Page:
bulb, thickened, fleshy plant bud, usually formed under the surface of the soil, which carries the plant over from one blooming season to another. It may have many fleshy layers (as in the onion and hyacinth) or thin dry scales (as in some lilies)—both of which are highly modified leaves. Many popular outdoor and house plants, such as the tulip and the narcissus, are grown from bulbs, often out of their usual flowering season by forcing (i.e., by exposing them to a cold treatment). Not true bulbs, but often so called, are the corm of the crocus and the gladiolus, the tuber of the dahlia and the potato, and the rhizome of certain irises. All such organs are specialized subterranean stems serving for food and water storage and asexual reproduction.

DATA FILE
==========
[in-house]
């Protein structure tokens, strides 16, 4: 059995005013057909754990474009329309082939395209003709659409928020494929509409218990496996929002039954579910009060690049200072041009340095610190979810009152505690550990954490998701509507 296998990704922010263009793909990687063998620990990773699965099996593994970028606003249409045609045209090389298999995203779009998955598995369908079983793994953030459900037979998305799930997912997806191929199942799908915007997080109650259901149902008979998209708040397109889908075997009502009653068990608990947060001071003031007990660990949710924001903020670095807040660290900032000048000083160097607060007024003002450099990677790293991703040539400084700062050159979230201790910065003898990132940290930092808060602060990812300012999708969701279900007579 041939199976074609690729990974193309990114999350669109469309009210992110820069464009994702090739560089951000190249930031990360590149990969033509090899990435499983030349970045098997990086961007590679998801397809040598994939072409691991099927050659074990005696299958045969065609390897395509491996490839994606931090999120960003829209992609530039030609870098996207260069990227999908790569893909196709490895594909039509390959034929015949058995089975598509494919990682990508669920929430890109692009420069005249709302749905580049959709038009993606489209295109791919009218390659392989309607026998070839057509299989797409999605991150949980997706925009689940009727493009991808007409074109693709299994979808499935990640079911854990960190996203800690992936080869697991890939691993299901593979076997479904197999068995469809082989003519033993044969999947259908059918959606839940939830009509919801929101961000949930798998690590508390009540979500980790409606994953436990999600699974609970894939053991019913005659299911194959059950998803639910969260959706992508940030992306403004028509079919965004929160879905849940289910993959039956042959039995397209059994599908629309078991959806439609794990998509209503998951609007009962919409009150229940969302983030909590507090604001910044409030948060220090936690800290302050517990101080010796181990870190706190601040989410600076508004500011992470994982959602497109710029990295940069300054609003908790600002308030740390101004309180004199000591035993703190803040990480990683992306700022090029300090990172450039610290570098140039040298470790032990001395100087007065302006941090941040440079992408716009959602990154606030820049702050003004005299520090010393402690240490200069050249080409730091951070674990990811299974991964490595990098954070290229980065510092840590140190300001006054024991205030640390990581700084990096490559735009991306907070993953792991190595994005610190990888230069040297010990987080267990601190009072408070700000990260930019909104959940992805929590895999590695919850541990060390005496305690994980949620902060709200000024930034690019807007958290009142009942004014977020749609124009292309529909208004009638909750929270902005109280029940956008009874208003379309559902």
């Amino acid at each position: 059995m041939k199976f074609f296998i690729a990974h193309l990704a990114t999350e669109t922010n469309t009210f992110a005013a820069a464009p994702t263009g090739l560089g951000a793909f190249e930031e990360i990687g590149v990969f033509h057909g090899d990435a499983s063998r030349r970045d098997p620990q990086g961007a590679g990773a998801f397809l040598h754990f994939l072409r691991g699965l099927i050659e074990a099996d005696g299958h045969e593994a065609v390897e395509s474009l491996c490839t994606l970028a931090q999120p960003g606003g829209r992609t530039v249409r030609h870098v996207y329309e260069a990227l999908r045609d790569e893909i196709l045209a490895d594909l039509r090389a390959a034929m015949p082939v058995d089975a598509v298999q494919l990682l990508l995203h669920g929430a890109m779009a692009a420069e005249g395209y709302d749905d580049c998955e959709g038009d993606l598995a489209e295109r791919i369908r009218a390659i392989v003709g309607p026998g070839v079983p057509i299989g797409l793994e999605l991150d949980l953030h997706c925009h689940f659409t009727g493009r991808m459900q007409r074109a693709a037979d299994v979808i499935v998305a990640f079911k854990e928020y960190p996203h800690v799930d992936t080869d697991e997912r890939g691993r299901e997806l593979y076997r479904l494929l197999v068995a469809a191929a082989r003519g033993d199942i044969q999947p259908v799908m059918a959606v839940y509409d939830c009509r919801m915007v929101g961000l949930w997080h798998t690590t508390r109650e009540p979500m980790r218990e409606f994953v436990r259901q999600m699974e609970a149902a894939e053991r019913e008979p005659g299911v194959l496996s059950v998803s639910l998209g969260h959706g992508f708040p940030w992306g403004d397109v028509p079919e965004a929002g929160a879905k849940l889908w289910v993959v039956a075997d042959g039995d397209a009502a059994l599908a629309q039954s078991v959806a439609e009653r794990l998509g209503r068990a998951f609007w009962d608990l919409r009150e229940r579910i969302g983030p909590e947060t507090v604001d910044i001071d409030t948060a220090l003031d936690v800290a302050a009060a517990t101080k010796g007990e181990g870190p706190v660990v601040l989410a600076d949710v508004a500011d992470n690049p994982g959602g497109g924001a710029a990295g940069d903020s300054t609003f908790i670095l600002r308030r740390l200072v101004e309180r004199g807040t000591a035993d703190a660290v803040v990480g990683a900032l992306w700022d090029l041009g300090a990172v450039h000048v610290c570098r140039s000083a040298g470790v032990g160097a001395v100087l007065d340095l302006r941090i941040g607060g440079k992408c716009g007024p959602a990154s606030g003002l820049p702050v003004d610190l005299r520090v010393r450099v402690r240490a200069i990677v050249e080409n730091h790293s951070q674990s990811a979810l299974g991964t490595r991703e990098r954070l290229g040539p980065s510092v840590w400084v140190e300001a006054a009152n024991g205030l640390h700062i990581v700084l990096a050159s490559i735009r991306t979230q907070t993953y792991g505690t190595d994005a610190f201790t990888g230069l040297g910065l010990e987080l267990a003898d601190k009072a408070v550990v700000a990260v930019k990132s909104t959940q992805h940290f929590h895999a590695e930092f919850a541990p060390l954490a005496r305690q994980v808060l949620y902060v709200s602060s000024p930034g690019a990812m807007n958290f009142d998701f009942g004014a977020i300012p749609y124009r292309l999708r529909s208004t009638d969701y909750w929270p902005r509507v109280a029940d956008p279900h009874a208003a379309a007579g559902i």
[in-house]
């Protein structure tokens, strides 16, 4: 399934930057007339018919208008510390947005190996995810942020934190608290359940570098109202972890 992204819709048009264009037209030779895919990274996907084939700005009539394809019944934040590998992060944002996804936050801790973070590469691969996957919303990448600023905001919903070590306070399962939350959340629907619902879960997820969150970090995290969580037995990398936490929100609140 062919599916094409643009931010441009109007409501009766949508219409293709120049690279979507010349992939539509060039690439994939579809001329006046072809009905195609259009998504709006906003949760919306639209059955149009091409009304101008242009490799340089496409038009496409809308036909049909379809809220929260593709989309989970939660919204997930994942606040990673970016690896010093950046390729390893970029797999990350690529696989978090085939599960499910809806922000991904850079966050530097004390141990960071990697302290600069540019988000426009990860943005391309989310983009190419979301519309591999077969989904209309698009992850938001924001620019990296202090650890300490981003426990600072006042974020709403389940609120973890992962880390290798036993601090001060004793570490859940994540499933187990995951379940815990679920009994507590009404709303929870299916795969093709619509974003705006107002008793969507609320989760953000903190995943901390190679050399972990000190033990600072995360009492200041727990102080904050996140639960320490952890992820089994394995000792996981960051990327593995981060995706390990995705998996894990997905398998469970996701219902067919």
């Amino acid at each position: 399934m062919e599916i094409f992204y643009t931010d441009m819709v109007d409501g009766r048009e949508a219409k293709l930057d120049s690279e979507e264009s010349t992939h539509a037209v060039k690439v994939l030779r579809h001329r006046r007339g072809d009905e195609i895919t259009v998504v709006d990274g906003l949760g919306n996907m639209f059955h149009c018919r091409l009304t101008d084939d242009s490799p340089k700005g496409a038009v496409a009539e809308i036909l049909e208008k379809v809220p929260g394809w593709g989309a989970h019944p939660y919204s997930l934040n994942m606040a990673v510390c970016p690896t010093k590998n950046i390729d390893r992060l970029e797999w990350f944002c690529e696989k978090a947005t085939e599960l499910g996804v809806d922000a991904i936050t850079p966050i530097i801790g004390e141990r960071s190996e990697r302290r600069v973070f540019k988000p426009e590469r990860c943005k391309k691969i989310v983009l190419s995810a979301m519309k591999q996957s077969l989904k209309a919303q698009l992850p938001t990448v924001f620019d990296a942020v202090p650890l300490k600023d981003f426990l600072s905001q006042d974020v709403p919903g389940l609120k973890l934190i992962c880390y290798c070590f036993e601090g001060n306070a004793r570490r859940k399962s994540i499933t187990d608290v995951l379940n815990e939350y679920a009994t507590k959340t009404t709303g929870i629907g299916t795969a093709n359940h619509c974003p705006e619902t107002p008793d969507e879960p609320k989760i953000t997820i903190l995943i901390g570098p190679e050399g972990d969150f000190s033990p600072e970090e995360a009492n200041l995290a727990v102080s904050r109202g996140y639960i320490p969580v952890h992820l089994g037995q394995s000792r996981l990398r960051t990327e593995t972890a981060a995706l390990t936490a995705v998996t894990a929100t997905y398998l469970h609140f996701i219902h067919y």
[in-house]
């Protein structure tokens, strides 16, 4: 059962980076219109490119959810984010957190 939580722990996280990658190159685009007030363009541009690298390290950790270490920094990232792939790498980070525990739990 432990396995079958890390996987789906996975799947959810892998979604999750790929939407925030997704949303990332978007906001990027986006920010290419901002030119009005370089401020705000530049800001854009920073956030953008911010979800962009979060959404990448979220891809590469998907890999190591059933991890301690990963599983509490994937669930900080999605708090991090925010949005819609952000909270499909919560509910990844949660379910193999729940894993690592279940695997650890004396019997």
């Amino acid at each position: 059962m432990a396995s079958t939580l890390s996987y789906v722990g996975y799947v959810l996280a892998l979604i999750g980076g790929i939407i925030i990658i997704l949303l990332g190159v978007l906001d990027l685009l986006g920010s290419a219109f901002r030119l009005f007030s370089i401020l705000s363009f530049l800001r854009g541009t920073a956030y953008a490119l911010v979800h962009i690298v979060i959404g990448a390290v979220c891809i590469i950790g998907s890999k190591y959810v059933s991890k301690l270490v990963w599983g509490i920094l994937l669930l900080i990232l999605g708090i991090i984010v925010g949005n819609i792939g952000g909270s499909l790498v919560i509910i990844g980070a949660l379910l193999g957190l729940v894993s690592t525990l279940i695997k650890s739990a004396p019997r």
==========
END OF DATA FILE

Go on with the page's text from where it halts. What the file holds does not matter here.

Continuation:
See J. E. Bryan, Bulbs (1989).
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